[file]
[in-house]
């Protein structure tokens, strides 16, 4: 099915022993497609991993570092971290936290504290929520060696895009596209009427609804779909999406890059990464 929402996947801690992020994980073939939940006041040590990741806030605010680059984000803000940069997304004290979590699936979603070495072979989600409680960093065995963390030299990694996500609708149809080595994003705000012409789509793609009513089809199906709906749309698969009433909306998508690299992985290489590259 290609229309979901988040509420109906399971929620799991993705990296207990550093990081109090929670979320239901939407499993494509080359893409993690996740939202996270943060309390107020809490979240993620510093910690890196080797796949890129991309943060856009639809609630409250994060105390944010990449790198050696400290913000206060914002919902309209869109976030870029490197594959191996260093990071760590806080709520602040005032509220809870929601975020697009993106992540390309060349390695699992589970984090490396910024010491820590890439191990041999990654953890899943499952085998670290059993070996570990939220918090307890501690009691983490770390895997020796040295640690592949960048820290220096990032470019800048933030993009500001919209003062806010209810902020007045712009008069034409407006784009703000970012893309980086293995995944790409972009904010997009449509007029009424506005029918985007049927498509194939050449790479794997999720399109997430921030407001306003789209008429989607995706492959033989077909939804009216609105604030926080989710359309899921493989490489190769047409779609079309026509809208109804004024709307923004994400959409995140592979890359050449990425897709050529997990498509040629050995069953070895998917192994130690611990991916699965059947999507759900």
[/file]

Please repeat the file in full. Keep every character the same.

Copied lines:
[in-house]
């Protein structure tokens, strides 16, 4: 099915022993497609991993570092971290936290504290929520060696895009596209009427609804779909999406890059990464 929402996947801690992020994980073939939940006041040590990741806030605010680059984000803000940069997304004290979590699936979603070495072979989600409680960093065995963390030299990694996500609708149809080595994003705000012409789509793609009513089809199906709906749309698969009433909306998508690299992985290489590259 290609229309979901988040509420109906399971929620799991993705990296207990550093990081109090929670979320239901939407499993494509080359893409993690996740939202996270943060309390107020809490979240993620510093910690890196080797796949890129991309943060856009639809609630409250994060105390944010990449790198050696400290913000206060914002919902309209869109976030870029490197594959191996260093990071760590806080709520602040005032509220809870929601975020697009993106992540390309060349390695699992589970984090490396910024010491820590890439191990041999990654953890899943499952085998670290059993070996570990939220918090307890501690009691983490770390895997020796040295640690592949960048820290220096990032470019800048933030993009500001919209003062806010209810902020007045712009008069034409407006784009703000970012893309980086293995995944790409972009904010997009449509007029009424506005029918985007049927498509194939050449790479794997999720399109997430921030407001306003789209008429989607995706492959033989077909939804009216609105604030926080989710359309899921493989490489190769047409779609079309026509809208109804004024709307923004994400959409995140592979890359050449990425897709050529997990498509040629050995069953070895998917192994130690611990991916699965059947999507759900």